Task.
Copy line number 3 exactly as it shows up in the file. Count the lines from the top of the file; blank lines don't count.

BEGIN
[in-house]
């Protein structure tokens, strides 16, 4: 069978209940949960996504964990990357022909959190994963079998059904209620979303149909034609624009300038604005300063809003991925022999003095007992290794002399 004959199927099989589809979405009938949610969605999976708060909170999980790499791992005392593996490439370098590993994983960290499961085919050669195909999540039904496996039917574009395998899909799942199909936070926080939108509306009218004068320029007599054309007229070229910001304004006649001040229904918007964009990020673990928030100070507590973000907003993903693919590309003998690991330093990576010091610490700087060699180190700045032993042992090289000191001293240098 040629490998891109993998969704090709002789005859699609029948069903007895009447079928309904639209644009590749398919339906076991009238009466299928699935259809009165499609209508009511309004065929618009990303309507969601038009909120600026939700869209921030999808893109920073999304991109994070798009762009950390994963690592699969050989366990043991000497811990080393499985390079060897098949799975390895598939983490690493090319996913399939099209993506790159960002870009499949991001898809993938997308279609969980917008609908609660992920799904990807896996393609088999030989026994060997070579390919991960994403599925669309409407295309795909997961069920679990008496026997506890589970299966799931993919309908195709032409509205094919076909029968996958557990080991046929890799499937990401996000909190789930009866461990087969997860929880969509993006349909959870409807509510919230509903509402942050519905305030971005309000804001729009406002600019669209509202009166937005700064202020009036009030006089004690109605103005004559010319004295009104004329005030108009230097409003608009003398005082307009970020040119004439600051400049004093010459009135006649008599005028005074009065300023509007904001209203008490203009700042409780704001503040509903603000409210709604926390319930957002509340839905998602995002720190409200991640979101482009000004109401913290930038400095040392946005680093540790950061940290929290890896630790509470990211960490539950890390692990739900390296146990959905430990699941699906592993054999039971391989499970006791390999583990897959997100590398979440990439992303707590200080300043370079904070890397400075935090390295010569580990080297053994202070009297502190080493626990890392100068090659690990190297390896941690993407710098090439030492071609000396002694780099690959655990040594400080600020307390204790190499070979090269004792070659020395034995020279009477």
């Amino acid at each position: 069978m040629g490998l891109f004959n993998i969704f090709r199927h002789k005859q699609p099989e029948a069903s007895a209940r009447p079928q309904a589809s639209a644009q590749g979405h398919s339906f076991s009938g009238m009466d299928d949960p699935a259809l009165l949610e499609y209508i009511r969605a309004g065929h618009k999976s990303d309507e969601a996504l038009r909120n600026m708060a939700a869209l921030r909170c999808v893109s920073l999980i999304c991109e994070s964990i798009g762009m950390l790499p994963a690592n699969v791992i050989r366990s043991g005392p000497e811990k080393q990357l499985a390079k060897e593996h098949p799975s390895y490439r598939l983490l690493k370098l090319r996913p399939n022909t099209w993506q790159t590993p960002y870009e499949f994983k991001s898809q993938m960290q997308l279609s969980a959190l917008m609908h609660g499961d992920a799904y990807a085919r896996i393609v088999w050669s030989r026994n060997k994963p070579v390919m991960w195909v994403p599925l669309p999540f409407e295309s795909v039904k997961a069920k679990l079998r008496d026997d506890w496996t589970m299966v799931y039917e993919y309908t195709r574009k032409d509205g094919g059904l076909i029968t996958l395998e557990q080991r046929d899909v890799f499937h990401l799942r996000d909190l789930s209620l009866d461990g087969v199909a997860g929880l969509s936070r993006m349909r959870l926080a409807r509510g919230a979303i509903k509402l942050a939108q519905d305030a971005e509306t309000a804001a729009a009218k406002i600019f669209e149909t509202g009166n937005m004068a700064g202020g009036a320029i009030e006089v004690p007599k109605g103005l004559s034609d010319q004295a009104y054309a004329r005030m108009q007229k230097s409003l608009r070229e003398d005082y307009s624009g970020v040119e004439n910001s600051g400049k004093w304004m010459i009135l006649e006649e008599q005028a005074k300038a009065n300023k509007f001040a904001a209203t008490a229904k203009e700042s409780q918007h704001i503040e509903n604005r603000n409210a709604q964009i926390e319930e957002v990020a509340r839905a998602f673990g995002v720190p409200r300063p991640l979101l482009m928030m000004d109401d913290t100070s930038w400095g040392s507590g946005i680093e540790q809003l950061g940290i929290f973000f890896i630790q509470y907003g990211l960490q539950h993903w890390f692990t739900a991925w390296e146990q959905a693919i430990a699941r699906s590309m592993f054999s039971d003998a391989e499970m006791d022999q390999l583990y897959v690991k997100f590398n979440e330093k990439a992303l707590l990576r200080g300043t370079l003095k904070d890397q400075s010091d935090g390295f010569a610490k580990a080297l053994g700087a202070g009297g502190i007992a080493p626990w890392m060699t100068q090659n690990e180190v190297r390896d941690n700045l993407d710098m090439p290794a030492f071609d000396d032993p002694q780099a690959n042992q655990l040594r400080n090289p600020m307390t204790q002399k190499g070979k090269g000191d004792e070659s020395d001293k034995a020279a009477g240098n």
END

């Amino acid at each position: 069978m040629g490998l891109f004959n993998i969704f090709r199927h002789k005859q699609p099989e029948a069903s007895a209940r009447p079928q309904a589809s639209a644009q590749g979405h398919s339906f076991s009938g009238m009466d299928d949960p699935a259809l009165l949610e499609y209508i009511r969605a309004g065929h618009k999976s990303d309507e969601a996504l038009r909120n600026m708060a939700a869209l921030r909170c999808v893109s920073l999980i999304c991109e994070s964990i798009g762009m950390l790499p994963a690592n699969v791992i050989r366990s043991g005392p000497e811990k080393q990357l499985a390079k060897e593996h098949p799975s390895y490439r598939l983490l690493k370098l090319r996913p399939n022909t099209w993506q790159t590993p960002y870009e499949f994983k991001s898809q993938m960290q997308l279609s969980a959190l917008m609908h609660g499961d992920a799904y990807a085919r896996i393609v088999w050669s030989r026994n060997k994963p070579v390919m991960w195909v994403p599925l669309p999540f409407e295309s795909v039904k997961a069920k679990l079998r008496d026997d506890w496996t589970m299966v799931y039917e993919y309908t195709r574009k032409d509205g094919g059904l076909i029968t996958l395998e557990q080991r046929d899909v890799f499937h990401l799942r996000d909190l789930s209620l009866d461990g087969v199909a997860g929880l969509s936070r993006m349909r959870l926080a409807r509510g919230a979303i509903k509402l942050a939108q519905d305030a971005e509306t309000a804001a729009a009218k406002i600019f669209e149909t509202g009166n937005m004068a700064g202020g009036a320029i009030e006089v004690p007599k109605g103005l004559s034609d010319q004295a009104y054309a004329r005030m108009q007229k230097s409003l608009r070229e003398d005082y307009s624009g970020v040119e004439n910001s600051g400049k004093w304004m010459i009135l006649e006649e008599q005028a005074k300038a009065n300023k509007f001040a904001a209203t008490a229904k203009e700042s409780q918007h704001i503040e509903n604005r603000n409210a709604q964009i926390e319930e957002v990020a509340r839905a998602f673990g995002v720190p409200r300063p991640l979101l482009m928030m000004d109401d913290t100070s930038w400095g040392s507590g946005i680093e540790q809003l950061g940290i929290f973000f890896i630790q509470y907003g990211l960490q539950h993903w890390f692990t739900a991925w390296e146990q959905a693919i430990a699941r699906s590309m592993f054999s039971d003998a391989e499970m006791d022999q390999l583990y897959v690991k997100f590398n979440e330093k990439a992303l707590l990576r200080g300043t370079l003095k904070d890397q400075s010091d935090g390295f010569a610490k580990a080297l053994g700087a202070g009297g502190i007992a080493p626990w890392m060699t100068q090659n690990e180190v190297r390896d941690n700045l993407d710098m090439p290794a030492f071609d000396d032993p002694q780099a690959n042992q655990l040594r400080n090289p600020m307390t204790q002399k190499g070979k090269g000191d004792e070659s020395d001293k034995a020279a009477g240098n």